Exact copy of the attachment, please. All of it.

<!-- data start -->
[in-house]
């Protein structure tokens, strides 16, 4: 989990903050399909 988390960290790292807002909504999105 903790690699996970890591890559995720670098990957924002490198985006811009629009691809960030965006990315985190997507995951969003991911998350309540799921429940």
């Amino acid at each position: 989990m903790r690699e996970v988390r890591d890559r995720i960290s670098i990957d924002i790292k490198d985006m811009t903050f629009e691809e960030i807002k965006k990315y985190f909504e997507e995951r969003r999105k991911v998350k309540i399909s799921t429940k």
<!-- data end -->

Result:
[in-house]
């Protein structure tokens, strides 16, 4: 989990903050399909 988390960290790292807002909504999105 903790690699996970890591890559995720670098990957924002490198985006811009629009691809960030965006990315985190997507995951969003991911998350309540799921429940």
């Amino acid at each position: 989990m903790r690699e996970v988390r890591d890559r995720i960290s670098i990957d924002i790292k490198d985006m811009t903050f629009e691809e960030i807002k965006k990315y985190f909504e997507e995951r969003r999105k991911v998350k309540i399909s799921t429940k």